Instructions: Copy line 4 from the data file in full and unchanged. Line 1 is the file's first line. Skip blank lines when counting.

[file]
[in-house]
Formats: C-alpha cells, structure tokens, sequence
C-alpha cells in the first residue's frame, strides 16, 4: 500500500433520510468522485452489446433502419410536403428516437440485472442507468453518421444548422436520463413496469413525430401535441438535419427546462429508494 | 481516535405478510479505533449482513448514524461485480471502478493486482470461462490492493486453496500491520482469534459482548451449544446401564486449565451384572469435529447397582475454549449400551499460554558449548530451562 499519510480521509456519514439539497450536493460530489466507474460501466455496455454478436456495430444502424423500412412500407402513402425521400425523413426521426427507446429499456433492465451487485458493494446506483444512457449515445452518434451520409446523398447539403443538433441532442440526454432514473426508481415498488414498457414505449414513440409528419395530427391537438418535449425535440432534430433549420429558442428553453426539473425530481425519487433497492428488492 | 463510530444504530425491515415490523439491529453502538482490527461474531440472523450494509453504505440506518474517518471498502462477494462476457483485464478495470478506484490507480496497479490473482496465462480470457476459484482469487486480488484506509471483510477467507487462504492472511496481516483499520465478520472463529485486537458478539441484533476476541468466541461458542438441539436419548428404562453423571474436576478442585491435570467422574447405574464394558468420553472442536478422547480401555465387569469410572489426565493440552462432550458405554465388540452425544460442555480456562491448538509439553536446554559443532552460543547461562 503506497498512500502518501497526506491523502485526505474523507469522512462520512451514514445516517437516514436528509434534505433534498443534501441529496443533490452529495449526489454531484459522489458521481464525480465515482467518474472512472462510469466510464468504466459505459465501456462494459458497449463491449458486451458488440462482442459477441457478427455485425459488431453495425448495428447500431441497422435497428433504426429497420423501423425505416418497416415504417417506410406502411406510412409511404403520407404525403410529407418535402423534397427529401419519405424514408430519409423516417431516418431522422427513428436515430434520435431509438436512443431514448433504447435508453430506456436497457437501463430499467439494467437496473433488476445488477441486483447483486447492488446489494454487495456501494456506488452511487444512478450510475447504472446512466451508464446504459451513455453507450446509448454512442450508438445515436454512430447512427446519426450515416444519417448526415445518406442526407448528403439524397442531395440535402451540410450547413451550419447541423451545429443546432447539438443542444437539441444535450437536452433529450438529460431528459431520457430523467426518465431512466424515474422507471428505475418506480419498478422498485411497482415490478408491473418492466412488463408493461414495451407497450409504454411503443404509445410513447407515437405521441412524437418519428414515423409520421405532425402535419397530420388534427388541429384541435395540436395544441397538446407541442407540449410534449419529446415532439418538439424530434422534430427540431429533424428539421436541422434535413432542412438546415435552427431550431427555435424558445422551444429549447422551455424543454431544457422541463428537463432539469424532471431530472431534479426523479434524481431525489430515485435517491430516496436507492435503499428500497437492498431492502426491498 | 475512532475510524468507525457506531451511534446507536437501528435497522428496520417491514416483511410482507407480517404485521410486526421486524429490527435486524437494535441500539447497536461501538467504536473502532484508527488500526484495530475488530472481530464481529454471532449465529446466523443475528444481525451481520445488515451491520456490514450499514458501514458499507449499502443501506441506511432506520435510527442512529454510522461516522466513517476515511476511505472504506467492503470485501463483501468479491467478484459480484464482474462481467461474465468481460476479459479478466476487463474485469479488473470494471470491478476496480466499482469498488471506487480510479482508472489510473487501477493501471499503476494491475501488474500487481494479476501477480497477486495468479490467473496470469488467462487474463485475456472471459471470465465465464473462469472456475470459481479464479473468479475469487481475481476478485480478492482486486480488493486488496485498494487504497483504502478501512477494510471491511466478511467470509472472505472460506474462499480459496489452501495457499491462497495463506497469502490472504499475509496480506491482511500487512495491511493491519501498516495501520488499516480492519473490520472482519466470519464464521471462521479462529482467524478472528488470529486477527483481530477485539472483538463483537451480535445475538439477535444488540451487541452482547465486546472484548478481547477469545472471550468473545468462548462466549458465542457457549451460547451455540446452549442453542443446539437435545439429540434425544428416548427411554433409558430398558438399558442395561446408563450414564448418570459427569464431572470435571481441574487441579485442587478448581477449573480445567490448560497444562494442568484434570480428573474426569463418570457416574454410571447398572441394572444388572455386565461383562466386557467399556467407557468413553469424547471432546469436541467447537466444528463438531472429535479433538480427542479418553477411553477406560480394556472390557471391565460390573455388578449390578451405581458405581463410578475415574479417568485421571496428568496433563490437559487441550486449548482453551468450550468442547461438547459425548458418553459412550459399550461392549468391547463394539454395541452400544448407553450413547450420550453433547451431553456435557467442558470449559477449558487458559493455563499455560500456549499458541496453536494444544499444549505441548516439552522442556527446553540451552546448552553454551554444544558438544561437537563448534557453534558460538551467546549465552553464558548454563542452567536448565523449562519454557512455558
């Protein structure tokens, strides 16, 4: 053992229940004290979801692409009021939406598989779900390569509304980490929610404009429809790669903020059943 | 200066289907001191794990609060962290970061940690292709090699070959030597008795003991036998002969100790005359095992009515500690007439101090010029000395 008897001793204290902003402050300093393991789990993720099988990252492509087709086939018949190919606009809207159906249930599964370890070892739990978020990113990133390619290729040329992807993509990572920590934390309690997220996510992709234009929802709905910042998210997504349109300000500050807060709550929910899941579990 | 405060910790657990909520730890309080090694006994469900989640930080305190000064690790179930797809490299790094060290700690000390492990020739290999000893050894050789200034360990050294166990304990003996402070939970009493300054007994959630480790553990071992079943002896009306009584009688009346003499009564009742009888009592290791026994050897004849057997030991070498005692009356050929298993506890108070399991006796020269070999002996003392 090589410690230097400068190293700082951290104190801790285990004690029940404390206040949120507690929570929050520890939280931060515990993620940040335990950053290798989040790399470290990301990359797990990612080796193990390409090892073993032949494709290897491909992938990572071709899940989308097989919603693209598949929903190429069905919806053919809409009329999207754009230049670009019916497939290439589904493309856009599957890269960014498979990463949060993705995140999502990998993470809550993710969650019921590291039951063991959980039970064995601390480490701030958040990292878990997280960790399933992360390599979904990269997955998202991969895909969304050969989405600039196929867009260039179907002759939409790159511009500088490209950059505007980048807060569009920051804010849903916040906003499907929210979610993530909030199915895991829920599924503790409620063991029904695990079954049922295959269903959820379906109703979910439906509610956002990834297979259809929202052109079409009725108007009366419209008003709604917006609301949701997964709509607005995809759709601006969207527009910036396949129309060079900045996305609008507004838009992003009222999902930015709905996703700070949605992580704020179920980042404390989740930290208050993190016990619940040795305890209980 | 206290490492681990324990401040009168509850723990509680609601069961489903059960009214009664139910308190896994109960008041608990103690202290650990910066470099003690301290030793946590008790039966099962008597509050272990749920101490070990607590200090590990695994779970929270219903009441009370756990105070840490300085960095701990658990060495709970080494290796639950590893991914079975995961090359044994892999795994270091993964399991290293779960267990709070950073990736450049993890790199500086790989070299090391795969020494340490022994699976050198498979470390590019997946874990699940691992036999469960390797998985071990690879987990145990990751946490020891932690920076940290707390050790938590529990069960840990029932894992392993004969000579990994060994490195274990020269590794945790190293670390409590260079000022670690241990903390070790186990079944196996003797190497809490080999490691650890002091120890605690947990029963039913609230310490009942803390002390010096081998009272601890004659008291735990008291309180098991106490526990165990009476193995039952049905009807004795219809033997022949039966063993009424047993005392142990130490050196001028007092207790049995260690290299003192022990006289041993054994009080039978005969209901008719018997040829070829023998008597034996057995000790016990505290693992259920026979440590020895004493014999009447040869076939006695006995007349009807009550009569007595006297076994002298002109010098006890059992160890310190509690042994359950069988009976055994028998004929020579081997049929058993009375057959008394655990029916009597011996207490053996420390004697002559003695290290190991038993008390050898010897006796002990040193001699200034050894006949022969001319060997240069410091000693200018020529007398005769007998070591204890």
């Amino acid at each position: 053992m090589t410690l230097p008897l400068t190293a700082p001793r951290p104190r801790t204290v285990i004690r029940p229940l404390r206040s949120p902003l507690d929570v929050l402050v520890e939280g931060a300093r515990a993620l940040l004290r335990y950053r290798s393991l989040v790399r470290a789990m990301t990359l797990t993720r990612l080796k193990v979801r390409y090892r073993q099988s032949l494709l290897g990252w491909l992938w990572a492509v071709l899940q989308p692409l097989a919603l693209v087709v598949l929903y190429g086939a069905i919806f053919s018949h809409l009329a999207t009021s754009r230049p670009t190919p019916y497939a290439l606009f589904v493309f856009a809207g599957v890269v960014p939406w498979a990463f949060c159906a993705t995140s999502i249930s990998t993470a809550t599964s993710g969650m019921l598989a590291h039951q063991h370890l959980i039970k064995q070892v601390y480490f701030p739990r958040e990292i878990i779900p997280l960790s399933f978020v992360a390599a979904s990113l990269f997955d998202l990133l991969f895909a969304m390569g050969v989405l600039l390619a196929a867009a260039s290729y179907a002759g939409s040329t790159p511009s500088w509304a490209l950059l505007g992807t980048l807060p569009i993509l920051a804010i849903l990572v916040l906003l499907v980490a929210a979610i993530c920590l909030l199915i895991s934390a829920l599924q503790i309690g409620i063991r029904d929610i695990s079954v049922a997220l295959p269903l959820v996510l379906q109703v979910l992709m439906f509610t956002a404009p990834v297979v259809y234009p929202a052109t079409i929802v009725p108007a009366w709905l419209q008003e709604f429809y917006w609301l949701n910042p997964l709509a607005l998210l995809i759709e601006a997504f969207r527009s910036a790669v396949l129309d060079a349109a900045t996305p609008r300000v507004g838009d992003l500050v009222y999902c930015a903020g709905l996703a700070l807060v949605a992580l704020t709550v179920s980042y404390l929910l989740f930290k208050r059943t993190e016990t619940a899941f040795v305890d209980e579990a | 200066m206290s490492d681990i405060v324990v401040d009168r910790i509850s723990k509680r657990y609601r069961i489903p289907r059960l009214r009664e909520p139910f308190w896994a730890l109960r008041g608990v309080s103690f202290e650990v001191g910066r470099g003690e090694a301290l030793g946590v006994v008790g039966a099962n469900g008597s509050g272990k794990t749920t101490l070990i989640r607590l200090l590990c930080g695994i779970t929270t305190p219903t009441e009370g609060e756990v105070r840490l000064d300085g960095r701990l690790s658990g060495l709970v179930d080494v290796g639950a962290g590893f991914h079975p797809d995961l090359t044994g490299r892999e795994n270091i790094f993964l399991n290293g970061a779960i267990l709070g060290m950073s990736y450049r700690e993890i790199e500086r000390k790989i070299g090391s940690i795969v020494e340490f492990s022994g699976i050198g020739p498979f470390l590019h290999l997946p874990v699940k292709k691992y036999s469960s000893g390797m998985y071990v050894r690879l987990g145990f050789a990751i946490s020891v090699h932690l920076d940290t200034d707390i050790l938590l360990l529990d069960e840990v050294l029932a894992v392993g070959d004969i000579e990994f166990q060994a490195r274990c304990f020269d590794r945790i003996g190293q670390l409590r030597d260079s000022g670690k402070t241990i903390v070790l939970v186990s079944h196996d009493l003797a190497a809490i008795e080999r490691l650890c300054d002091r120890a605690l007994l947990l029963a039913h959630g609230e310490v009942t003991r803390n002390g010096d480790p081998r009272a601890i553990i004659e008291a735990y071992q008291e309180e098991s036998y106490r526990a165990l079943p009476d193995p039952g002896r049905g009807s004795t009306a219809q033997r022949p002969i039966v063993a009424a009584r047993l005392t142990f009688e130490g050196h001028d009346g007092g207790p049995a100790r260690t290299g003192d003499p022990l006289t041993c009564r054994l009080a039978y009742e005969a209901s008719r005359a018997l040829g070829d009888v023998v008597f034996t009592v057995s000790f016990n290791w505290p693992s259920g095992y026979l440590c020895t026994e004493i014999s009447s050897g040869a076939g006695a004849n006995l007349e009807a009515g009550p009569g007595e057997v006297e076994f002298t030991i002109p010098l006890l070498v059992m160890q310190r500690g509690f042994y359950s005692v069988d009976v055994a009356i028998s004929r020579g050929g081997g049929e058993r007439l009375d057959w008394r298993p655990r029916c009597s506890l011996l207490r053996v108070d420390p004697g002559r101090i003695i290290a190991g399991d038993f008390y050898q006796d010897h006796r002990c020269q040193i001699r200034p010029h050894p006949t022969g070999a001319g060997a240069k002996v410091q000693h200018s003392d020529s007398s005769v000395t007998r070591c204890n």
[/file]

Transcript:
């Protein structure tokens, strides 16, 4: 053992229940004290979801692409009021939406598989779900390569509304980490929610404009429809790669903020059943 | 200066289907001191794990609060962290970061940690292709090699070959030597008795003991036998002969100790005359095992009515500690007439101090010029000395 008897001793204290902003402050300093393991789990993720099988990252492509087709086939018949190919606009809207159906249930599964370890070892739990978020990113990133390619290729040329992807993509990572920590934390309690997220996510992709234009929802709905910042998210997504349109300000500050807060709550929910899941579990 | 405060910790657990909520730890309080090694006994469900989640930080305190000064690790179930797809490299790094060290700690000390492990020739290999000893050894050789200034360990050294166990304990003996402070939970009493300054007994959630480790553990071992079943002896009306009584009688009346003499009564009742009888009592290791026994050897004849057997030991070498005692009356050929298993506890108070399991006796020269070999002996003392 090589410690230097400068190293700082951290104190801790285990004690029940404390206040949120507690929570929050520890939280931060515990993620940040335990950053290798989040790399470290990301990359797990990612080796193990390409090892073993032949494709290897491909992938990572071709899940989308097989919603693209598949929903190429069905919806053919809409009329999207754009230049670009019916497939290439589904493309856009599957890269960014498979990463949060993705995140999502990998993470809550993710969650019921590291039951063991959980039970064995601390480490701030958040990292878990997280960790399933992360390599979904990269997955998202991969895909969304050969989405600039196929867009260039179907002759939409790159511009500088490209950059505007980048807060569009920051804010849903916040906003499907929210979610993530909030199915895991829920599924503790409620063991029904695990079954049922295959269903959820379906109703979910439906509610956002990834297979259809929202052109079409009725108007009366419209008003709604917006609301949701997964709509607005995809759709601006969207527009910036396949129309060079900045996305609008507004838009992003009222999902930015709905996703700070949605992580704020179920980042404390989740930290208050993190016990619940040795305890209980 | 206290490492681990324990401040009168509850723990509680609601069961489903059960009214009664139910308190896994109960008041608990103690202290650990910066470099003690301290030793946590008790039966099962008597509050272990749920101490070990607590200090590990695994779970929270219903009441009370756990105070840490300085960095701990658990060495709970080494290796639950590893991914079975995961090359044994892999795994270091993964399991290293779960267990709070950073990736450049993890790199500086790989070299090391795969020494340490022994699976050198498979470390590019997946874990699940691992036999469960390797998985071990690879987990145990990751946490020891932690920076940290707390050790938590529990069960840990029932894992392993004969000579990994060994490195274990020269590794945790190293670390409590260079000022670690241990903390070790186990079944196996003797190497809490080999490691650890002091120890605690947990029963039913609230310490009942803390002390010096081998009272601890004659008291735990008291309180098991106490526990165990009476193995039952049905009807004795219809033997022949039966063993009424047993005392142990130490050196001028007092207790049995260690290299003192022990006289041993054994009080039978005969209901008719018997040829070829023998008597034996057995000790016990505290693992259920026979440590020895004493014999009447040869076939006695006995007349009807009550009569007595006297076994002298002109010098006890059992160890310190509690042994359950069988009976055994028998004929020579081997049929058993009375057959008394655990029916009597011996207490053996420390004697002559003695290290190991038993008390050898010897006796002990040193001699200034050894006949022969001319060997240069410091000693200018020529007398005769007998070591204890």